Even if a truck load doesn’t exceed the weight limit, it can still be overweight
Overloaded trucks are extremely dangerous. That’s why there are federal and state laws regulating load limits in transport. We wrote this post today to help commercial truck drivers with DOT pre-trip inspections and to help the truck companies and safety directors that monitor these important safety rules.
The Federal Motor Carrier Safety Administration (FMCSA) limits transport loads to 80,000 lbs on interstate highways. Violation of these laws can result in some pretty steep fines.
Beyond that, trucks are designed for a given application. When a commercial truck is overloaded, it puts a lot of stress on the vehicle. It’s costly to operate and maintain overloaded trucks.
The maximum load weight, called the Gross Vehicle Weight Rating (GVWR) is calculated based on numerous factors, such as load placement, the vehicle’s frame, powertrain rating, suspension, its brakes and more.
But be wary; even if your load does not exceed the weight limit of your truck, your load can still be overweight. How is that possible? Here are a few different ways to spot an overloaded truck.
4 Ways To Spot An Overloaded Truck
- There are weight limits on the road itself. The weight limitations on the truck are independent of the maximum allowable weight on a road or highway. The weight limit on the road may be determined by either federal or state law. So, be aware of these rules. Violation can result in a fine, even where your vehicle is safely within the vehicle load limit.
- Trailer weight limitations are not the same as the truck’s GVWR rating. There is another weight limit that your vehicle might be subject to. In addition to the GVWR, there is also a limit for any trailer that your vehicle can pull. If your vehicle is within its GVWR rating, your load will still be considered overweight if the trailer exceeds the gross trailer weight rating.
- There is a gross axle weight rating as well (GAWR). The gross axle weight rating is the amount of weight the axles on the truck can safely transport. The axle rating is generally a factor used to determine the GVWR. But sometimes, lower grade components are used in the manufacture of the axle, and its rating may be lowered. Be careful not to exceed this limit either. Exceeding the axle limit is extremely dangerous.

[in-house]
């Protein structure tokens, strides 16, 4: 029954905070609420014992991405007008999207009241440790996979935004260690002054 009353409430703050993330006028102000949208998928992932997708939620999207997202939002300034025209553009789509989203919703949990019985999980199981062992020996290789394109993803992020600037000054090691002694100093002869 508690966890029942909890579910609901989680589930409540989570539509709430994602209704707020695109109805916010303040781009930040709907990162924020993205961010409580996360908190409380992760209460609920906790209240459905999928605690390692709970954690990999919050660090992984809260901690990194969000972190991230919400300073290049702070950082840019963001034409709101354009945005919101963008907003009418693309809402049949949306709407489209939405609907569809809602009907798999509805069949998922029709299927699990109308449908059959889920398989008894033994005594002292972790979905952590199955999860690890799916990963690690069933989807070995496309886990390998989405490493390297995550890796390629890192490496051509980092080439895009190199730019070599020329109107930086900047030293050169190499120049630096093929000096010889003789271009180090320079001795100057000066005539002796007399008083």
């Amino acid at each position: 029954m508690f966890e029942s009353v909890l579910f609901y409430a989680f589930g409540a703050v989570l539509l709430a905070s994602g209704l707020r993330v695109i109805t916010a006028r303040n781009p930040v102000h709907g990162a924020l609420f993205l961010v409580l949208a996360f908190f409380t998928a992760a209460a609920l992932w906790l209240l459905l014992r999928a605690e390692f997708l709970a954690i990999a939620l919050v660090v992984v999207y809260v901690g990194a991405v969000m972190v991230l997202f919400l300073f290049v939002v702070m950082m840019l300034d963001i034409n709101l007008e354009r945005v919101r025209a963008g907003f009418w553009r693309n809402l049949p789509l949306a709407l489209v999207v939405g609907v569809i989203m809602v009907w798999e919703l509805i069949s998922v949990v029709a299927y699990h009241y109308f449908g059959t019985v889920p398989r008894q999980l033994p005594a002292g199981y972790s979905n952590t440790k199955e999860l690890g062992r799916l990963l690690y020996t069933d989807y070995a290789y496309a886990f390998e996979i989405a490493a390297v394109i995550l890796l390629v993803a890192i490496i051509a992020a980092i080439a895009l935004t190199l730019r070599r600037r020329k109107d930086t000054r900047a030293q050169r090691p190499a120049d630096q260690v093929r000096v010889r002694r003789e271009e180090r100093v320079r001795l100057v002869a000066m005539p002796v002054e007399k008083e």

- The vehicle may be accidentally overloaded. It is critical that operators and companies are aware of the relevant weight limitations. Overweight trucks are dangerous because they experience trouble braking, steering, and in an emergency situation where the truck may have to swerve to avoid danger, there is a very high probability the excess weight will cause the trucker to lose control. The added weight adds momentum and increases the force of impacts, and overloaded trucks have a higher center of gravity which increases the likelihood of a rollover accident.
Please, do not cut corners and overload your vehicles. Also be aware of weight limitations that might applicable so you do not accidentally overload your vehicle. Causing a serious truck accident with an overloaded truck and hurting people is just not worth it.
Tip for truck accident attorneys: after a serious crash has occurred, one helpful tip is for an attorney to hire an expert to perform a careful inspection of the truck that includes whether it was overloaded. Most police investigators will not weigh these trucks unless there was a fatality, and even then in more rural areas and in smaller cities, police departments with limited resources may treat this as more of a routine traffic crash, instead of as a detailed inspection of the truck by a qualified enforcement officer.